Sleeping problems? just Use a Sleep Tracker – Does it Really Help? They say.
Activity trackers are all the rage, and millions of wrists now sport devices that monitor everything from your heart rate and oxygen consumption to the number of steps you take each day.
Among their many functions, activity trackers can also shine a light on your biggest source of inactivity: sleep.
But do they actually work? Read on to learn what sleep tracking devices can tell you (and what they can’t.)
What Do Sleep Trackers Monitor?
A wide variety of sleep trackers have hit the market, with more being released all the time. Many are wearable trackers that you can strap to your wrist. Others clip on your pillow or sit on your bedside table.
Features of these devices vary, but some common capabilities include:
- Sleep duration: By tracking the time you’re inactive, the devices can record when you fall asleep at night and when you stir in the morning.
- Sleep quality: Trackers can detect interrupted sleep, letting you know when you’re tossing and turning or waking during the night.
- Sleep phases: Some tracking systems track the phases of your sleep and time your alarm to go off during a period when you’re sleeping less deeply. In theory, that makes it easier for you to rouse.
- Environmental factors: Some devices record environmental factors like the amount of light or temperature in your bedroom.
- Lifestyle factors: Some trackers prompt you to enter information about activities that can affect sleep, such as how much caffeine you’ve had, when you’ve eaten or whether your stress level is high.
Use your Apple Watch to track your sleep featuring.
With the Sleep app on Apple Watch, you can create bedtime schedules to help you meet your sleep goals. Wear your watch to bed, and Apple Watch can track your sleep. When you wake up, open the Sleep app to learn how much sleep you got and see your sleep trends over the past 14 days.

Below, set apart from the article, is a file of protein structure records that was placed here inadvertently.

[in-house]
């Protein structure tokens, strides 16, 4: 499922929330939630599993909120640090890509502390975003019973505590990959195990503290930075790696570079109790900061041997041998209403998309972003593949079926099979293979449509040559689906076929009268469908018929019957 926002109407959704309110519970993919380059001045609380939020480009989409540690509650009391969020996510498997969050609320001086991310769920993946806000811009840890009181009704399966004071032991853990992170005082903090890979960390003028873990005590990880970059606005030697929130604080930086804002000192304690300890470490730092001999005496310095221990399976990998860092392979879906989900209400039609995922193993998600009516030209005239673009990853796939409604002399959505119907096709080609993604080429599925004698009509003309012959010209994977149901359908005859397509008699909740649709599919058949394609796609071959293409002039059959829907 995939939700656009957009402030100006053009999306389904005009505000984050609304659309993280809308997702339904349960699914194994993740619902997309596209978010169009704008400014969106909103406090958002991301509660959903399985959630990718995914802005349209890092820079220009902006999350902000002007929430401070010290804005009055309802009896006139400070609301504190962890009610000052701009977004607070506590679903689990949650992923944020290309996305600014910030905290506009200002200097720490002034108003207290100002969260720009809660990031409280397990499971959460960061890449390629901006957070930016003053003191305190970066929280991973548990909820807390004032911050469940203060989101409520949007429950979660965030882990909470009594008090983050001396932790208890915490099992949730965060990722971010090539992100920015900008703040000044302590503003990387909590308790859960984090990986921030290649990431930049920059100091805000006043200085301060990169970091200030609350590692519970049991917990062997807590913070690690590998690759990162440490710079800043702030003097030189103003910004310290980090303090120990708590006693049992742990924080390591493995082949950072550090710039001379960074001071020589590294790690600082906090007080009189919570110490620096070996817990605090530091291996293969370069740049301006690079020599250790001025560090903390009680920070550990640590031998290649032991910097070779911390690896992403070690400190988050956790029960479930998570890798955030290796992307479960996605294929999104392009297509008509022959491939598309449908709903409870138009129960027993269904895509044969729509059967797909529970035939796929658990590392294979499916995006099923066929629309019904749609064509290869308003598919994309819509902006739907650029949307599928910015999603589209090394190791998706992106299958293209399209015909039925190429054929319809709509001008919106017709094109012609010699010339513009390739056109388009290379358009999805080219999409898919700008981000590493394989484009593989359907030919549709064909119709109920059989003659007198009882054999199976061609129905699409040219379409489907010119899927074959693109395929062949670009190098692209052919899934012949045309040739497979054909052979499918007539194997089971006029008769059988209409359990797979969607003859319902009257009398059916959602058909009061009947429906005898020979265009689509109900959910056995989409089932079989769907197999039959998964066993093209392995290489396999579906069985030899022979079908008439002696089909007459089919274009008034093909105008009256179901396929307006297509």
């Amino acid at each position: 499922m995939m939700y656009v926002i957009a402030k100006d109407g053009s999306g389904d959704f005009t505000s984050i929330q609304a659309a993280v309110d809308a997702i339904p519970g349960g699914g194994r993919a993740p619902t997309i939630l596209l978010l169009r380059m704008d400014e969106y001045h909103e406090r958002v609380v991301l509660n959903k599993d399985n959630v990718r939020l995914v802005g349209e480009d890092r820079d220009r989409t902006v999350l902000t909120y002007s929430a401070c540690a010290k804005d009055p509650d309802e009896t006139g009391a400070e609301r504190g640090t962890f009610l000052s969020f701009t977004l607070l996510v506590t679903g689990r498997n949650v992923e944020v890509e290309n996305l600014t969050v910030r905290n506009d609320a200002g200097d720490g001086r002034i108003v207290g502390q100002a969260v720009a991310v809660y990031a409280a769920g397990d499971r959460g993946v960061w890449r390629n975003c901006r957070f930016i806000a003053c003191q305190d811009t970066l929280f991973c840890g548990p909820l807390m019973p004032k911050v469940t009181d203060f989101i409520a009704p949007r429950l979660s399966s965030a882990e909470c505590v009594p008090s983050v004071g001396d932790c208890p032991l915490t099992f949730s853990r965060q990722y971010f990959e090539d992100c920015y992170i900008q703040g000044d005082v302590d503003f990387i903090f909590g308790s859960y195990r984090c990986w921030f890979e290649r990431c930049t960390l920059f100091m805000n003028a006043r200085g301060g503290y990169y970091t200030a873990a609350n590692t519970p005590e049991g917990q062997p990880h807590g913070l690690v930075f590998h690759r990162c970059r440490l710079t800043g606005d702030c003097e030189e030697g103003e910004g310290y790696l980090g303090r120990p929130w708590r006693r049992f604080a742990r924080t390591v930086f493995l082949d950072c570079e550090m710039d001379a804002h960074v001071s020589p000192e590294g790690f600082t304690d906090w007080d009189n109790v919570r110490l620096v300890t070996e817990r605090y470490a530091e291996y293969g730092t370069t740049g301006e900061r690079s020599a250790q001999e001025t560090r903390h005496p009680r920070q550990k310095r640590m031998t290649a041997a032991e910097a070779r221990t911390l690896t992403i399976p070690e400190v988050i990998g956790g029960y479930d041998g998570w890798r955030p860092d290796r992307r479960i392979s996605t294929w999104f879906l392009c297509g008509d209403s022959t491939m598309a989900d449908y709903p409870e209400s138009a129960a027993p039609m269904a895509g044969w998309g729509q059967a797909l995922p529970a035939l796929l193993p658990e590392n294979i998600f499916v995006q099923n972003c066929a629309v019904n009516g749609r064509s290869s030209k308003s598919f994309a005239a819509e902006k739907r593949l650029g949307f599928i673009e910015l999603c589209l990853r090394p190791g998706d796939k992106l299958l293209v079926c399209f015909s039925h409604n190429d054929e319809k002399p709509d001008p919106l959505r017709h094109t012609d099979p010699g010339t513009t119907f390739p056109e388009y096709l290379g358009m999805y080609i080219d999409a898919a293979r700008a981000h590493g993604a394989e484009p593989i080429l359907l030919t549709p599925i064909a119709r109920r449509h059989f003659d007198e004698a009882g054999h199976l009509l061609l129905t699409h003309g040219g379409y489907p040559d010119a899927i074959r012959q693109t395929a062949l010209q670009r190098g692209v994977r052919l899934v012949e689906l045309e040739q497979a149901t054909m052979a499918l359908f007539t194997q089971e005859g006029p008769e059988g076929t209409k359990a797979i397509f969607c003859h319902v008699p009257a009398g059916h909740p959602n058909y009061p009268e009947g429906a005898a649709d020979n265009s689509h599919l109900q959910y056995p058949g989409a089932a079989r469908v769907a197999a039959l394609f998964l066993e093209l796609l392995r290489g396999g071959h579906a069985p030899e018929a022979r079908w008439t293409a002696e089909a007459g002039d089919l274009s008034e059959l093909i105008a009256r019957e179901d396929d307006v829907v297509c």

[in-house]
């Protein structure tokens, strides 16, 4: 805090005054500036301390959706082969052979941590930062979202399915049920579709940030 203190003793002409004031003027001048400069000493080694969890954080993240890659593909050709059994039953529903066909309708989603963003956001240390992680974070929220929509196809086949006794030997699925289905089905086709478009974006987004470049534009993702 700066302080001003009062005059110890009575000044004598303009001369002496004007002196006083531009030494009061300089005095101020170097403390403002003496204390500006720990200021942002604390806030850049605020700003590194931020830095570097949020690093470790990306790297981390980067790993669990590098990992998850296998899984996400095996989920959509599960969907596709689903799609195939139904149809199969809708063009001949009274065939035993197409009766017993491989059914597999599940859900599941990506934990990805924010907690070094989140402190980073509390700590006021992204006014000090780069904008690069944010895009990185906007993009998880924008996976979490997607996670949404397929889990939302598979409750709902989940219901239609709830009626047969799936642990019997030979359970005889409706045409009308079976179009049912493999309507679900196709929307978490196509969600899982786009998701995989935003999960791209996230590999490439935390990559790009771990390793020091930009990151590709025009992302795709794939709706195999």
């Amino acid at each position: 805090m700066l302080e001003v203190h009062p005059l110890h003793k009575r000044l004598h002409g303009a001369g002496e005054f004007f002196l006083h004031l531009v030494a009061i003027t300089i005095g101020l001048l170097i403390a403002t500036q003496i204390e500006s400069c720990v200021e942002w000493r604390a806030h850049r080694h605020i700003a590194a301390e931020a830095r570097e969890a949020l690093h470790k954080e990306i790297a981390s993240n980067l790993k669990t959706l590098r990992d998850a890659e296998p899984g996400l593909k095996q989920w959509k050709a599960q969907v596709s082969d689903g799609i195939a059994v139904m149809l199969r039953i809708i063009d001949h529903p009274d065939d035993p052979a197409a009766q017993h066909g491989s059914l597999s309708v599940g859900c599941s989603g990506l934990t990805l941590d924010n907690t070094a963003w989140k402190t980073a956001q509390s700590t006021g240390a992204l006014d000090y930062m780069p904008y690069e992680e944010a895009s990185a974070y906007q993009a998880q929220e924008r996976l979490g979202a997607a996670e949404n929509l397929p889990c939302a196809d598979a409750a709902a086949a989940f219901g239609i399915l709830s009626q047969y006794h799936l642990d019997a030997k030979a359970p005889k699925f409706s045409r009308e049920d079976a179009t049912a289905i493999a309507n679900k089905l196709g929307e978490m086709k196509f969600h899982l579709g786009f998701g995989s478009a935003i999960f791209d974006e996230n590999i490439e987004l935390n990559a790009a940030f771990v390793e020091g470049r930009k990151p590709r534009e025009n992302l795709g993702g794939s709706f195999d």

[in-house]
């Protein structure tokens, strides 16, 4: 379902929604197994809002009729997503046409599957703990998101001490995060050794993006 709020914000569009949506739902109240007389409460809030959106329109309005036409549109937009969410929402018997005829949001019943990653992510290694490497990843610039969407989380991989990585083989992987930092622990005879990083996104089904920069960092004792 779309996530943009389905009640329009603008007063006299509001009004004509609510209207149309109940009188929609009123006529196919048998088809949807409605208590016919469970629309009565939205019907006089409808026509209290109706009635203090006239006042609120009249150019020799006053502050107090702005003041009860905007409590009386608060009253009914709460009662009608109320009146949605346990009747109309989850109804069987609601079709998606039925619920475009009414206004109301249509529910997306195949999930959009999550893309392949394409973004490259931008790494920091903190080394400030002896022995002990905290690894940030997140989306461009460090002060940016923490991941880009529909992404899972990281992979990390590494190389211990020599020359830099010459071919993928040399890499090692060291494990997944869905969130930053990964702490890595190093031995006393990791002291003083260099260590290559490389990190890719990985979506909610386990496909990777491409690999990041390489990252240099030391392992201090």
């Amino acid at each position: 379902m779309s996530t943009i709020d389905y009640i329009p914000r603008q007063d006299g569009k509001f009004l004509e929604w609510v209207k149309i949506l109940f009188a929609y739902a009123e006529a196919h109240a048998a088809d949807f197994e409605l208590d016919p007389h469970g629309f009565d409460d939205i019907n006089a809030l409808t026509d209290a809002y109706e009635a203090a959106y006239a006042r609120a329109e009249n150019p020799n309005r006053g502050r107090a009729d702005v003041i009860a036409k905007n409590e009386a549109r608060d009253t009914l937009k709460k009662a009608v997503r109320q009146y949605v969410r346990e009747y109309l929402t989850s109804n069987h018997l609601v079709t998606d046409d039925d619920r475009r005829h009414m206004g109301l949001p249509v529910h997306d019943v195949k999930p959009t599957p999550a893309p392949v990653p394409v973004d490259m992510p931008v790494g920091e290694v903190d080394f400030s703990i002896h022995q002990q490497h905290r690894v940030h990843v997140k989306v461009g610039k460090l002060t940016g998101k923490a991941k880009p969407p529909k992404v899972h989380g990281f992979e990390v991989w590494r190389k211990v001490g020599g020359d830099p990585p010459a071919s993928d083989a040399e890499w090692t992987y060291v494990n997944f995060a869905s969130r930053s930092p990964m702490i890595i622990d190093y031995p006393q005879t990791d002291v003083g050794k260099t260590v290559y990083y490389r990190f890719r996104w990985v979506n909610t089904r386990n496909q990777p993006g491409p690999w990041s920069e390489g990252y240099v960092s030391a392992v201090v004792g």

If your Apple Watch is charged less than 30 percent before you go to bed, you’re prompted to charge it. In the morning, just glance at the greeting to see how much charge remains.
You can create multiple schedules—for example, one for weekdays and another for weekends. For each schedule, you can set up the following:
- A sleep goal (how many hours of sleep you want to get)
- What time you want to go to bed and wake up
- An alarm sound to wake you up
- When to turn on sleep mode, which limits distractions before you go to bed and protects your sleep after you’re in bed
- Sleep tracking, which uses your motion to detect sleep when Apple Watch is in sleep mode and worn to bed
Tip: To exit sleep mode, first turn the Digital Crown to unlock. Then swipe up to open Control Center and tap .
Set up Sleep on Apple Watch
- Open the Sleep app on your Apple Watch.
- Follow the onscreen instructions.
You can also open the Health app on iPhone, tap Browse, tap Sleep, then tap Get Started (under Set Up Sleep).
For more info go to: support.apple.com